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Time of sexual maturity and early egg quality of Japanese quails affected by in ovo injection of medicinal plants.The aim of this study was to evaluate the time to sexual maturity and quality of initial eggs of Japanese quail affected by in ovo injection of plant extracts: ginger (GR), garlic (GC), oregano (O) and cinnamon (C). In total, 2400 eggs of Japanese quails were divided into six groups on the fifth day of incubation. Group I was the control group (NC), which was not injected. Other eggs were injected with 0.1 mL of liquid: group II - the positive control (PC) - with distilled water, group III with 1 % solution of GR, group IV with GC, group V with O and group VI with C. After hatching, the birds were reared in a cage system and fed with balanced mixtures, and 24 h lighting was used. The time at which birds reached sexual maturity was registered, while in the seventh week of rearing, 120 eggs were subject to quality evaluation. The traits of a whole egg (shape index as the ratio of egg width to egg length, weight, specific gravity), shell (strength, weight, thickness and density), albumen (weight, height), yolk (color, weight, index) were evaluated. At the earliest, on 36th day of life, eggs were laid by birds from the GC group, followed by C (37th day), O and NC (38th day), GR (39th day), and PC (41st day). During the first 2 weeks significantly more eggs were collected from the GC than from the other groups. The heaviest eggs derived from GC and GR groups, whereas the lightest came from the C group. Eggs from the GC group had the best shell strength and the greatest proportion of yolk. The use of medicinal herbs by injection in ovo may considerably modify both time of sexual maturity and quality of the initial eggs of Japanese quail.
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Lipid shape determination of detergent solubilization in mixed-lipid liposomes.The effects of lipid charge and head group size on liposome partitioning by detergents is an important consideration for applications such as liposomal drug delivery or proteoliposome formation. Yet, the solubilization of mixed-lipid liposomes, those containing multiple types of lipids, by detergents has received insufficient attention. This study examines the incorporation into and subsequent dissolution of mixed-lipid liposomes comprised of both egg phosphatidylcholine (ePC) and egg phosphatidic acid (ePA) by the detergent Triton-X100 (TX). Liposomes were prepared with mixtures of the two lipids, ePC and ePA, at molar ratios from 0 to 1, then step-wise solubilized with TX. Changes in turbidity, size distribution, and molar heat power at constant temperature throughout the solubilization process were assessed. The data suggest that the difference in lipid shapes (shape factors = 0.74 and 1.4 [1,2]) affects packing in membranes, and hence influences how much TX can be incorporated before disruption. As such, liposomes containing the observed ratios of ePA incorporated higher concentrations of TX before initiating dissolution into detergent and lipid mixed-micelles. The cause was concluded to be increased mismatching in the bilayer from the conical shape of ePA compared to the cylindrical shape of ePC. Additionally, the degree to which ePA is approximated as conical versus cylindrical was modulated with pH. It was confirmed that less conical ePA behaved more similarly to ePC than more conical ePA. The understanding gained here on lipid shape in liposome incorporation of TX enables research to use in vitro liposomes that more closely mimic native membranes.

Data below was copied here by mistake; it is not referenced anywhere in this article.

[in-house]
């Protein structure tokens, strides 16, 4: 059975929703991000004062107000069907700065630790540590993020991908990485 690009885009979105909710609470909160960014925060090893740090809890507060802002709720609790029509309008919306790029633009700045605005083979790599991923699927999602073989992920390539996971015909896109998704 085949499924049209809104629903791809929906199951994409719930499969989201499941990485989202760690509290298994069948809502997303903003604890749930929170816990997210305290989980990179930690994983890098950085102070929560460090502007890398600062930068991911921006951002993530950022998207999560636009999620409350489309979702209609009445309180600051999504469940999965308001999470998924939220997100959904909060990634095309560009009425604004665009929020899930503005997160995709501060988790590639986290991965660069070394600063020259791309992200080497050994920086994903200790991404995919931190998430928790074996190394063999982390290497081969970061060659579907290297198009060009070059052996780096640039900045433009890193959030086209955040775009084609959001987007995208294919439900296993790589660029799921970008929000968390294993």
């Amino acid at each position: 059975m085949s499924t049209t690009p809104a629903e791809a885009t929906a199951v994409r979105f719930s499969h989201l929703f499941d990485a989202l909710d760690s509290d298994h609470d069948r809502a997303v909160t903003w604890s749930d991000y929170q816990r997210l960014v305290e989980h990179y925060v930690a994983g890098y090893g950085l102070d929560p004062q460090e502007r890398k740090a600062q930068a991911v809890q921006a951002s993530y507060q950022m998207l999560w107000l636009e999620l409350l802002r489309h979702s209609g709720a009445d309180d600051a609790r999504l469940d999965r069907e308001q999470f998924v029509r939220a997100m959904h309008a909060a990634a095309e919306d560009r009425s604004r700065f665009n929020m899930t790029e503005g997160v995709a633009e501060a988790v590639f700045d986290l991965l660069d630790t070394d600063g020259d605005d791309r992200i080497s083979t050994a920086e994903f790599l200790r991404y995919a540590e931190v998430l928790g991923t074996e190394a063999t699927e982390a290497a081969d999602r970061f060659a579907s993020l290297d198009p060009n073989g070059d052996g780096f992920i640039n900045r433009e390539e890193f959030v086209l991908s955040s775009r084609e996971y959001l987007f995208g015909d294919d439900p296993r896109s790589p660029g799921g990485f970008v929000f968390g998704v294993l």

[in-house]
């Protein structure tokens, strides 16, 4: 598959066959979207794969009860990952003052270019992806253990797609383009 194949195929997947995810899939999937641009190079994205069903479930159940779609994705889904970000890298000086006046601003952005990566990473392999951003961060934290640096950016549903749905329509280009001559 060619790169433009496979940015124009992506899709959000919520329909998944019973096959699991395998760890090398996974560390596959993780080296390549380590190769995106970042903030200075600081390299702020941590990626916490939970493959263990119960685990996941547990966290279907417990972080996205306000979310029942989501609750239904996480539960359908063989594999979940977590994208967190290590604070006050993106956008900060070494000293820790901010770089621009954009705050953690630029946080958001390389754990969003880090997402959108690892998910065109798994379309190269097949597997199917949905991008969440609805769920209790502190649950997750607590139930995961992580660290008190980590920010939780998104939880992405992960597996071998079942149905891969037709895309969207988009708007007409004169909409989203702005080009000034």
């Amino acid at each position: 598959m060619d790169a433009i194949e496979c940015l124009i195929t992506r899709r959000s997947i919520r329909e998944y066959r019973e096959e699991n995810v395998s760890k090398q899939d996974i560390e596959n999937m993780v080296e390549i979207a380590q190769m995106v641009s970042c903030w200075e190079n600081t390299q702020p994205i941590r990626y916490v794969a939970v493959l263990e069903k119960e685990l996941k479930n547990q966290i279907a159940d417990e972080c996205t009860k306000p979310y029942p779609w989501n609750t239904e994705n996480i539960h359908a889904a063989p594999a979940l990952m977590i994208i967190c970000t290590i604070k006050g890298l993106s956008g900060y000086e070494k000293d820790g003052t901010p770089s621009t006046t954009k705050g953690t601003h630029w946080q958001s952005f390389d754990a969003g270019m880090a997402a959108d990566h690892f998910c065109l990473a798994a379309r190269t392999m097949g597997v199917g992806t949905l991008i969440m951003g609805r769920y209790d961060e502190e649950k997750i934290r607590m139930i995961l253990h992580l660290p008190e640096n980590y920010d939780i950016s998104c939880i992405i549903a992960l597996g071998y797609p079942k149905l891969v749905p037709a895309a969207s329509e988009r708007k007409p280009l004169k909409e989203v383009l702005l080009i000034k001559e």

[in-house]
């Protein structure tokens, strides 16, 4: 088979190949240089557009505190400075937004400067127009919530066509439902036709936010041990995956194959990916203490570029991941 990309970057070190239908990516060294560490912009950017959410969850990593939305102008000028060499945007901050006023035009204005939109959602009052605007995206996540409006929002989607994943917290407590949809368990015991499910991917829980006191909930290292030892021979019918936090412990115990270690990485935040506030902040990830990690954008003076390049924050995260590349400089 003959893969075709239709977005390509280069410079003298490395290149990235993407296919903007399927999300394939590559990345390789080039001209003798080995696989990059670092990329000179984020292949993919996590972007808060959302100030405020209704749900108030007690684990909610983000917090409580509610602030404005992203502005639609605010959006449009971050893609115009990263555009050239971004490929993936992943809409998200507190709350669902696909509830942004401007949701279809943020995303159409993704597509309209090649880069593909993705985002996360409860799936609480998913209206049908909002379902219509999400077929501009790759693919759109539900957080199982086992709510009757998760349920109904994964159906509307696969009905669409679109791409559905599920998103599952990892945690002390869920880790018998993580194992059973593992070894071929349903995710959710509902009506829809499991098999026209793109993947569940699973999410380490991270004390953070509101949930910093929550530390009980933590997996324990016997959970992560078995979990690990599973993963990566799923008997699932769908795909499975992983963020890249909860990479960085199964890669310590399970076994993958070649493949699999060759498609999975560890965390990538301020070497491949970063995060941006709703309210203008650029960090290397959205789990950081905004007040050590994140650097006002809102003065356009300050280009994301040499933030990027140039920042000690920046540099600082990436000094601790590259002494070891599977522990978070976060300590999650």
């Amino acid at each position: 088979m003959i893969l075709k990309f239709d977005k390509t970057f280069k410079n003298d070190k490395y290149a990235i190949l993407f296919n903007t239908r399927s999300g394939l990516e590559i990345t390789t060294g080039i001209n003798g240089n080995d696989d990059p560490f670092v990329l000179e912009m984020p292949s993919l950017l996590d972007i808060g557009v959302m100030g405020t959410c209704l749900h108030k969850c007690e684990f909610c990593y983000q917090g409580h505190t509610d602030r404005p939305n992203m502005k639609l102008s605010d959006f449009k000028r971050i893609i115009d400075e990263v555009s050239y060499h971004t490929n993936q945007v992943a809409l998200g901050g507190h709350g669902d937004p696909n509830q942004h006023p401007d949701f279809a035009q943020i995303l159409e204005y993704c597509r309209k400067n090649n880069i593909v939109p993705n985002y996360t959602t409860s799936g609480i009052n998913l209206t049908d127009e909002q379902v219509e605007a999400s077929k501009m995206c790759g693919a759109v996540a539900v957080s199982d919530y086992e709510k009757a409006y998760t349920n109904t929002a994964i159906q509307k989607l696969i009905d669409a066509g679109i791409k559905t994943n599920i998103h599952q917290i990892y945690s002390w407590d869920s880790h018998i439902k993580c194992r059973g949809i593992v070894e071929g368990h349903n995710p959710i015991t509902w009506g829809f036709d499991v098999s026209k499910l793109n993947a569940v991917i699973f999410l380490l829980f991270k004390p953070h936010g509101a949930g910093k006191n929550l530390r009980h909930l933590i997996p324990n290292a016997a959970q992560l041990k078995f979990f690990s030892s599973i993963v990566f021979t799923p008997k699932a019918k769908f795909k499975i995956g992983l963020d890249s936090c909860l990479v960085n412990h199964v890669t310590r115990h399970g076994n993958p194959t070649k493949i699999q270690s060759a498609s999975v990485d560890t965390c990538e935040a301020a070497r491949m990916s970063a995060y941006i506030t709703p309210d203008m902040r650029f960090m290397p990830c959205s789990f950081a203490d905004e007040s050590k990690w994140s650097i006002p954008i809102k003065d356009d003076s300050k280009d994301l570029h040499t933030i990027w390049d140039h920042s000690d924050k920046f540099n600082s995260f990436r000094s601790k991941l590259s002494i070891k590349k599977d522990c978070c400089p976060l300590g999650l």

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Phytochemical management of root knot nematode (Meloidogyne incognita) kofoid and white chitwood by Artemisia spp. in tomato (Lycopersicon esculentum L.).In vitro and screen house experiments were conducted to investigate the effectiveness of thirteen phytochemicals from Artemisia elegantissimia and A. incisa on root knot nematode, Meloidogyne incognita in tomato (Lycopersicon esculentum L.) cv. Rio Grande. A positive control (Carbofuran) and negative control (H2O) were also used for comparison. Effectiveness of phytochemicals against juveniles (J2s) mortality and egg hatch inhibition were evaluated after 24, 48 and 72 hours of incubation at three concentrations viz; 0.1, 0.2 and 0.3 mg/mL in vitro conditions. Amongst thirteen phytochemicals, Isoscopletin (Coumarin), Carbofuran and Apigenin (Flavonoid) showed the highest mortality and egg hatch inhibition of M. incognita at all intervals. Inhibition of eggs and J2s mortality were the greatest (90.0%) and (96.0%) at 0.3 mg/mL concentration. Application of phytochemicals caused reduction in number of galls, galling index, and egg masses on tomato plant and enhanced plant growth parameters under screen house conditions. Gall numbers (1.50), galling index (1.00), number of juveniles (4.83) and egg masses (4.00) were greatly reduced and plant growth parameters such as; plant height (28.48 cm), fresh (72.13 g) and dry shoot weights (35.99 g), and root fresh (6.58 g) and dry weights (1.43 g) were increased significantly by using Isoscopletin. In structure activity relationship, juveniles of M. incognita, exhibited variations in their shape and postures upon death when exposed to different concentrations of phytochemicals of Artemisia spp. The present study suggests that Artemisia based phytochemicals possess strong nematicidal effects and can be used effectively in an integrated disease management program against root knot nematodes.